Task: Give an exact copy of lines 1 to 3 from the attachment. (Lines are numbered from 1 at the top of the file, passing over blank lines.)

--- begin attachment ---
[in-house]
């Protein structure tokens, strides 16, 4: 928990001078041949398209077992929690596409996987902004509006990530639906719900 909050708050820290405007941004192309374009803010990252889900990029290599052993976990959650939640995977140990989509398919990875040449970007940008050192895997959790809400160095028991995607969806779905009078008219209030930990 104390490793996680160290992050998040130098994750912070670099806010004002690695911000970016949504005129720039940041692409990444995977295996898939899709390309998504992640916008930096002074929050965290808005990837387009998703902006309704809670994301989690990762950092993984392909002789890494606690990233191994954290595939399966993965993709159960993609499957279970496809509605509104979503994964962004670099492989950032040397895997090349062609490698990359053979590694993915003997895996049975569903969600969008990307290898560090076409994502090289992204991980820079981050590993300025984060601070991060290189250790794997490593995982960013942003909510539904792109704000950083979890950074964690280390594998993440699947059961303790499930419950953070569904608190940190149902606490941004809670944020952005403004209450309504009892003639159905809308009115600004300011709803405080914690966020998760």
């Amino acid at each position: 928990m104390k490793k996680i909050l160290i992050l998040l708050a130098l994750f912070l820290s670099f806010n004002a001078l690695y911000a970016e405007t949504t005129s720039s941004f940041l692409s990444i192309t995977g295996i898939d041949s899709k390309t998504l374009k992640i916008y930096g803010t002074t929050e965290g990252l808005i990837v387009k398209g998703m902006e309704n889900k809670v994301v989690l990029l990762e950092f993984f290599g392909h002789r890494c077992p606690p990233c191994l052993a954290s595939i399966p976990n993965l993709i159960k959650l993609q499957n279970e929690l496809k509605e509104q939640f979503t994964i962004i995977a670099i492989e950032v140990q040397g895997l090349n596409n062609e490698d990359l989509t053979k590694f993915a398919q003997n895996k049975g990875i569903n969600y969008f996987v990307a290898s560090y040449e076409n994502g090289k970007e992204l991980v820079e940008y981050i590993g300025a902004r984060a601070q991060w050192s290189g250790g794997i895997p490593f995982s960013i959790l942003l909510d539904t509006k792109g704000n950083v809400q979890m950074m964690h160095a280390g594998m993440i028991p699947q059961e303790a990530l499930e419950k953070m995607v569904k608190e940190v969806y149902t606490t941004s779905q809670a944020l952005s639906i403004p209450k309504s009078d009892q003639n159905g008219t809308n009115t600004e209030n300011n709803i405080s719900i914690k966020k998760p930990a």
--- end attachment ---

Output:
[in-house]
């Protein structure tokens, strides 16, 4: 928990001078041949398209077992929690596409996987902004509006990530639906719900 909050708050820290405007941004192309374009803010990252889900990029290599052993976990959650939640995977140990989509398919990875040449970007940008050192895997959790809400160095028991995607969806779905009078008219209030930990 104390490793996680160290992050998040130098994750912070670099806010004002690695911000970016949504005129720039940041692409990444995977295996898939899709390309998504992640916008930096002074929050965290808005990837387009998703902006309704809670994301989690990762950092993984392909002789890494606690990233191994954290595939399966993965993709159960993609499957279970496809509605509104979503994964962004670099492989950032040397895997090349062609490698990359053979590694993915003997895996049975569903969600969008990307290898560090076409994502090289992204991980820079981050590993300025984060601070991060290189250790794997490593995982960013942003909510539904792109704000950083979890950074964690280390594998993440699947059961303790499930419950953070569904608190940190149902606490941004809670944020952005403004209450309504009892003639159905809308009115600004300011709803405080914690966020998760």
């Amino acid at each position: 928990m104390k490793k996680i909050l160290i992050l998040l708050a130098l994750f912070l820290s670099f806010n004002a001078l690695y911000a970016e405007t949504t005129s720039s941004f940041l692409s990444i192309t995977g295996i898939d041949s899709k390309t998504l374009k992640i916008y930096g803010t002074t929050e965290g990252l808005i990837v387009k398209g998703m902006e309704n889900k809670v994301v989690l990029l990762e950092f993984f290599g392909h002789r890494c077992p606690p990233c191994l052993a954290s595939i399966p976990n993965l993709i159960k959650l993609q499957n279970e929690l496809k509605e509104q939640f979503t994964i962004i995977a670099i492989e950032v140990q040397g895997l090349n596409n062609e490698d990359l989509t053979k590694f993915a398919q003997n895996k049975g990875i569903n969600y969008f996987v990307a290898s560090y040449e076409n994502g090289k970007e992204l991980v820079e940008y981050i590993g300025a902004r984060a601070q991060w050192s290189g250790g794997i895997p490593f995982s960013i959790l942003l909510d539904t509006k792109g704000n950083v809400q979890m950074m964690h160095a280390g594998m993440i028991p699947q059961e303790a990530l499930e419950k953070m995607v569904k608190e940190v969806y149902t606490t941004s779905q809670a944020l952005s639906i403004p209450k309504s009078d009892q003639n159905g008219t809308n009115t600004e209030n300011n709803i405080s719900i914690k966020k998760p930990a």